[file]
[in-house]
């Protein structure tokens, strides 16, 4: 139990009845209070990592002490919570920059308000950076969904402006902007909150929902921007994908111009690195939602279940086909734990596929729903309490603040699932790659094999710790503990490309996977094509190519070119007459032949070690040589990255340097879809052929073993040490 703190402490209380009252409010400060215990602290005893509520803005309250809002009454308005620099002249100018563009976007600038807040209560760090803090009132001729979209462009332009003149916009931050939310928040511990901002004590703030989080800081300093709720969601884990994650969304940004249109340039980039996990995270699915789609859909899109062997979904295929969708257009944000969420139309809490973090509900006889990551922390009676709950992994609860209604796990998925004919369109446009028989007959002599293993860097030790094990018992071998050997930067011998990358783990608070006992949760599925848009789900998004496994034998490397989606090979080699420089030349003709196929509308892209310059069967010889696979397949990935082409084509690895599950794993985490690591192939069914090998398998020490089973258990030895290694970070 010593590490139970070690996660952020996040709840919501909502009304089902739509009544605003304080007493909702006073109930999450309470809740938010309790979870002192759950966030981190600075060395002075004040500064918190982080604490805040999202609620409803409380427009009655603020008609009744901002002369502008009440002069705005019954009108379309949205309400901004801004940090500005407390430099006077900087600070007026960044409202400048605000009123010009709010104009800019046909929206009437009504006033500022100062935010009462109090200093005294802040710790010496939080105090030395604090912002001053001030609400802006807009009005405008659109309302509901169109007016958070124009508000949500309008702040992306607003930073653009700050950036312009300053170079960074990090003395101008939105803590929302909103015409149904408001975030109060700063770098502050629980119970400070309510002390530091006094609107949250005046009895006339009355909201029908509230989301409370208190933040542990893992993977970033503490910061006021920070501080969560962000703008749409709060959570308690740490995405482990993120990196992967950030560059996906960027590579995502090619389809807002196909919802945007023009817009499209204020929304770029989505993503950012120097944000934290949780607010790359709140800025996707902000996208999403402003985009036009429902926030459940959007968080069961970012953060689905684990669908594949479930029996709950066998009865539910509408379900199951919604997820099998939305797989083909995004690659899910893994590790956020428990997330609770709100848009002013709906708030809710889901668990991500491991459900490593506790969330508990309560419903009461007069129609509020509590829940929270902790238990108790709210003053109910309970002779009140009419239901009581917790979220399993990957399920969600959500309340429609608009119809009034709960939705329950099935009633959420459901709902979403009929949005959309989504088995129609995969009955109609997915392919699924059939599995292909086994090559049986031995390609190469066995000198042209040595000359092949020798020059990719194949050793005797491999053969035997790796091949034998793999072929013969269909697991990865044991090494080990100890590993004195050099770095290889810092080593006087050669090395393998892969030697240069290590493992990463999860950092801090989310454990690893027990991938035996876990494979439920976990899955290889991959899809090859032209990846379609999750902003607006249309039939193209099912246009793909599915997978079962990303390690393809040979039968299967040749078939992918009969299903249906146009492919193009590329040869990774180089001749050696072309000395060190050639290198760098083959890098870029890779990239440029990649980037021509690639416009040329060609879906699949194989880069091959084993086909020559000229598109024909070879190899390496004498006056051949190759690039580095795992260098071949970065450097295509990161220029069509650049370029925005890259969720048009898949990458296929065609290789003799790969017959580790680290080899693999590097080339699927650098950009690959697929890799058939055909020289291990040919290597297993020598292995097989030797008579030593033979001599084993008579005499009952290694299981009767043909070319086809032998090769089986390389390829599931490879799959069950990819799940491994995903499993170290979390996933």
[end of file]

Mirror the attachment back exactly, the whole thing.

[in-house]
């Protein structure tokens, strides 16, 4: 139990009845209070990592002490919570920059308000950076969904402006902007909150929902921007994908111009690195939602279940086909734990596929729903309490603040699932790659094999710790503990490309996977094509190519070119007459032949070690040589990255340097879809052929073993040490 703190402490209380009252409010400060215990602290005893509520803005309250809002009454308005620099002249100018563009976007600038807040209560760090803090009132001729979209462009332009003149916009931050939310928040511990901002004590703030989080800081300093709720969601884990994650969304940004249109340039980039996990995270699915789609859909899109062997979904295929969708257009944000969420139309809490973090509900006889990551922390009676709950992994609860209604796990998925004919369109446009028989007959002599293993860097030790094990018992071998050997930067011998990358783990608070006992949760599925848009789900998004496994034998490397989606090979080699420089030349003709196929509308892209310059069967010889696979397949990935082409084509690895599950794993985490690591192939069914090998398998020490089973258990030895290694970070 010593590490139970070690996660952020996040709840919501909502009304089902739509009544605003304080007493909702006073109930999450309470809740938010309790979870002192759950966030981190600075060395002075004040500064918190982080604490805040999202609620409803409380427009009655603020008609009744901002002369502008009440002069705005019954009108379309949205309400901004801004940090500005407390430099006077900087600070007026960044409202400048605000009123010009709010104009800019046909929206009437009504006033500022100062935010009462109090200093005294802040710790010496939080105090030395604090912002001053001030609400802006807009009005405008659109309302509901169109007016958070124009508000949500309008702040992306607003930073653009700050950036312009300053170079960074990090003395101008939105803590929302909103015409149904408001975030109060700063770098502050629980119970400070309510002390530091006094609107949250005046009895006339009355909201029908509230989301409370208190933040542990893992993977970033503490910061006021920070501080969560962000703008749409709060959570308690740490995405482990993120990196992967950030560059996906960027590579995502090619389809807002196909919802945007023009817009499209204020929304770029989505993503950012120097944000934290949780607010790359709140800025996707902000996208999403402003985009036009429902926030459940959007968080069961970012953060689905684990669908594949479930029996709950066998009865539910509408379900199951919604997820099998939305797989083909995004690659899910893994590790956020428990997330609770709100848009002013709906708030809710889901668990991500491991459900490593506790969330508990309560419903009461007069129609509020509590829940929270902790238990108790709210003053109910309970002779009140009419239901009581917790979220399993990957399920969600959500309340429609608009119809009034709960939705329950099935009633959420459901709902979403009929949005959309989504088995129609995969009955109609997915392919699924059939599995292909086994090559049986031995390609190469066995000198042209040595000359092949020798020059990719194949050793005797491999053969035997790796091949034998793999072929013969269909697991990865044991090494080990100890590993004195050099770095290889810092080593006087050669090395393998892969030697240069290590493992990463999860950092801090989310454990690893027990991938035996876990494979439920976990899955290889991959899809090859032209990846379609999750902003607006249309039939193209099912246009793909599915997978079962990303390690393809040979039968299967040749078939992918009969299903249906146009492919193009590329040869990774180089001749050696072309000395060190050639290198760098083959890098870029890779990239440029990649980037021509690639416009040329060609879906699949194989880069091959084993086909020559000229598109024909070879190899390496004498006056051949190759690039580095795992260098071949970065450097295509990161220029069509650049370029925005890259969720048009898949990458296929065609290789003799790969017959580790680290080899693999590097080339699927650098950009690959697929890799058939055909020289291990040919290597297993020598292995097989030797008579030593033979001599084993008579005499009952290694299981009767043909070319086809032998090769089986390389390829599931490879799959069950990819799940491994995903499993170290979390996933």